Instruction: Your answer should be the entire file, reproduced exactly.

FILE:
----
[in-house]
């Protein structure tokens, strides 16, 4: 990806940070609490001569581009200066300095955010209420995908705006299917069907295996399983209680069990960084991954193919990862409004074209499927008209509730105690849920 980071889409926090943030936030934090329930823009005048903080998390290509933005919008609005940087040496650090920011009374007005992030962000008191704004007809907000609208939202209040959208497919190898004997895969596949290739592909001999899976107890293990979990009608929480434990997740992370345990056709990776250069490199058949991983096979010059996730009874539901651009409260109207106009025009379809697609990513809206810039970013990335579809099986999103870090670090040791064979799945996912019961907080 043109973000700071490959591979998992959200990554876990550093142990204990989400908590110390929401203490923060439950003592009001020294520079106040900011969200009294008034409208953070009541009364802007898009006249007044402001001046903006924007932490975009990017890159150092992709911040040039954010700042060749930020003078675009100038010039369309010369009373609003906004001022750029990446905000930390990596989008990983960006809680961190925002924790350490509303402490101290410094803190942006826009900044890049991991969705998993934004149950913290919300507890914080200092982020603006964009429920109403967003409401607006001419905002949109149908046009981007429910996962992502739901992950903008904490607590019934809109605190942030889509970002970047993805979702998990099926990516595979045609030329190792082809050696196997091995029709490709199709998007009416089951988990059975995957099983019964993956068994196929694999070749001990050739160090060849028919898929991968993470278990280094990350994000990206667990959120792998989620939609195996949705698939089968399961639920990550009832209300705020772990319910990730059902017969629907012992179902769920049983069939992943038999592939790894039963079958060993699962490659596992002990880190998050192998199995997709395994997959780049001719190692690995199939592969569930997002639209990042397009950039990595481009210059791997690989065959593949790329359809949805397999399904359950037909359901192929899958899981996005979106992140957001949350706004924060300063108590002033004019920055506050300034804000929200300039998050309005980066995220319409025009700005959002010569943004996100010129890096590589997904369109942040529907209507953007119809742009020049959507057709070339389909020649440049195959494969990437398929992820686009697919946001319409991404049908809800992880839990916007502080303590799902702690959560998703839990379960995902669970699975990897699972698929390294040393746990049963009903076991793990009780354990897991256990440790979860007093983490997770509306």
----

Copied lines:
[in-house]
């Protein structure tokens, strides 16, 4: 990806940070609490001569581009200066300095955010209420995908705006299917069907295996399983209680069990960084991954193919990862409004074209499927008209509730105690849920 980071889409926090943030936030934090329930823009005048903080998390290509933005919008609005940087040496650090920011009374007005992030962000008191704004007809907000609208939202209040959208497919190898004997895969596949290739592909001999899976107890293990979990009608929480434990997740992370345990056709990776250069490199058949991983096979010059996730009874539901651009409260109207106009025009379809697609990513809206810039970013990335579809099986999103870090670090040791064979799945996912019961907080 043109973000700071490959591979998992959200990554876990550093142990204990989400908590110390929401203490923060439950003592009001020294520079106040900011969200009294008034409208953070009541009364802007898009006249007044402001001046903006924007932490975009990017890159150092992709911040040039954010700042060749930020003078675009100038010039369309010369009373609003906004001022750029990446905000930390990596989008990983960006809680961190925002924790350490509303402490101290410094803190942006826009900044890049991991969705998993934004149950913290919300507890914080200092982020603006964009429920109403967003409401607006001419905002949109149908046009981007429910996962992502739901992950903008904490607590019934809109605190942030889509970002970047993805979702998990099926990516595979045609030329190792082809050696196997091995029709490709199709998007009416089951988990059975995957099983019964993956068994196929694999070749001990050739160090060849028919898929991968993470278990280094990350994000990206667990959120792998989620939609195996949705698939089968399961639920990550009832209300705020772990319910990730059902017969629907012992179902769920049983069939992943038999592939790894039963079958060993699962490659596992002990880190998050192998199995997709395994997959780049001719190692690995199939592969569930997002639209990042397009950039990595481009210059791997690989065959593949790329359809949805397999399904359950037909359901192929899958899981996005979106992140957001949350706004924060300063108590002033004019920055506050300034804000929200300039998050309005980066995220319409025009700005959002010569943004996100010129890096590589997904369109942040529907209507953007119809742009020049959507057709070339389909020649440049195959494969990437398929992820686009697919946001319409991404049908809800992880839990916007502080303590799902702690959560998703839990379960995902669970699975990897699972698929390294040393746990049963009903076991793990009780354990897991256990440790979860007093983490997770509306």